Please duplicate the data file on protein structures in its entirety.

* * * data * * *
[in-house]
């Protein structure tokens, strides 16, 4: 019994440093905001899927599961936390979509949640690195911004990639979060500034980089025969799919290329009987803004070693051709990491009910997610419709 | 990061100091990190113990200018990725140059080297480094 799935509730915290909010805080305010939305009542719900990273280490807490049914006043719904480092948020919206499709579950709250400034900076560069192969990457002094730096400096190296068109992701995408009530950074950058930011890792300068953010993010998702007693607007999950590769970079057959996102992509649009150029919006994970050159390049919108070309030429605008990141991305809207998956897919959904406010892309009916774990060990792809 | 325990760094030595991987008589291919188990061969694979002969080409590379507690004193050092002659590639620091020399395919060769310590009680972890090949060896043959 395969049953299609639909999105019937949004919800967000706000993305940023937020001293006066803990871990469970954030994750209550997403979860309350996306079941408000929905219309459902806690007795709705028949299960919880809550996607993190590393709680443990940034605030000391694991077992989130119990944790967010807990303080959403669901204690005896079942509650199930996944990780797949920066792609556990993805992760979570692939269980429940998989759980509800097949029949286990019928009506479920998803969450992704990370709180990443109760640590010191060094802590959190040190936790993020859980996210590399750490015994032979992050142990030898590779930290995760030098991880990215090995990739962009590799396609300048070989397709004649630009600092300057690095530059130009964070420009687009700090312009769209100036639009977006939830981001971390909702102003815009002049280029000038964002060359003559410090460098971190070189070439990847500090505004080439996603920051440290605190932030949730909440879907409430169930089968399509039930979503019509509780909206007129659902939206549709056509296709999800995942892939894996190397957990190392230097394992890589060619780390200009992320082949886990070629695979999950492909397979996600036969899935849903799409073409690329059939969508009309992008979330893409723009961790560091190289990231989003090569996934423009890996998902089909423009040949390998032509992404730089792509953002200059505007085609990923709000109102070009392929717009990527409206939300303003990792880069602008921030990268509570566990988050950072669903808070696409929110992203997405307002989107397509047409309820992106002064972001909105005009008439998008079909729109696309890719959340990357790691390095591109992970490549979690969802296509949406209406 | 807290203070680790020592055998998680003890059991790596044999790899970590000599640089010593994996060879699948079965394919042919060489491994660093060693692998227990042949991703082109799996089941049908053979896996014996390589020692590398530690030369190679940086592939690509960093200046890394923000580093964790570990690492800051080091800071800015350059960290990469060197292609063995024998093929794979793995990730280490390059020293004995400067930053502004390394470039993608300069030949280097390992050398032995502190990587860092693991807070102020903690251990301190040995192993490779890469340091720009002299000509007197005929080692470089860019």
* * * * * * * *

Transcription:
[in-house]
């Protein structure tokens, strides 16, 4: 019994440093905001899927599961936390979509949640690195911004990639979060500034980089025969799919290329009987803004070693051709990491009910997610419709 | 990061100091990190113990200018990725140059080297480094 799935509730915290909010805080305010939305009542719900990273280490807490049914006043719904480092948020919206499709579950709250400034900076560069192969990457002094730096400096190296068109992701995408009530950074950058930011890792300068953010993010998702007693607007999950590769970079057959996102992509649009150029919006994970050159390049919108070309030429605008990141991305809207998956897919959904406010892309009916774990060990792809 | 325990760094030595991987008589291919188990061969694979002969080409590379507690004193050092002659590639620091020399395919060769310590009680972890090949060896043959 395969049953299609639909999105019937949004919800967000706000993305940023937020001293006066803990871990469970954030994750209550997403979860309350996306079941408000929905219309459902806690007795709705028949299960919880809550996607993190590393709680443990940034605030000391694991077992989130119990944790967010807990303080959403669901204690005896079942509650199930996944990780797949920066792609556990993805992760979570692939269980429940998989759980509800097949029949286990019928009506479920998803969450992704990370709180990443109760640590010191060094802590959190040190936790993020859980996210590399750490015994032979992050142990030898590779930290995760030098991880990215090995990739962009590799396609300048070989397709004649630009600092300057690095530059130009964070420009687009700090312009769209100036639009977006939830981001971390909702102003815009002049280029000038964002060359003559410090460098971190070189070439990847500090505004080439996603920051440290605190932030949730909440879907409430169930089968399509039930979503019509509780909206007129659902939206549709056509296709999800995942892939894996190397957990190392230097394992890589060619780390200009992320082949886990070629695979999950492909397979996600036969899935849903799409073409690329059939969508009309992008979330893409723009961790560091190289990231989003090569996934423009890996998902089909423009040949390998032509992404730089792509953002200059505007085609990923709000109102070009392929717009990527409206939300303003990792880069602008921030990268509570566990988050950072669903808070696409929110992203997405307002989107397509047409309820992106002064972001909105005009008439998008079909729109696309890719959340990357790691390095591109992970490549979690969802296509949406209406 | 807290203070680790020592055998998680003890059991790596044999790899970590000599640089010593994996060879699948079965394919042919060489491994660093060693692998227990042949991703082109799996089941049908053979896996014996390589020692590398530690030369190679940086592939690509960093200046890394923000580093964790570990690492800051080091800071800015350059960290990469060197292609063995024998093929794979793995990730280490390059020293004995400067930053502004390394470039993608300069030949280097390992050398032995502190990587860092693991807070102020903690251990301190040995192993490779890469340091720009002299000509007197005929080692470089860019």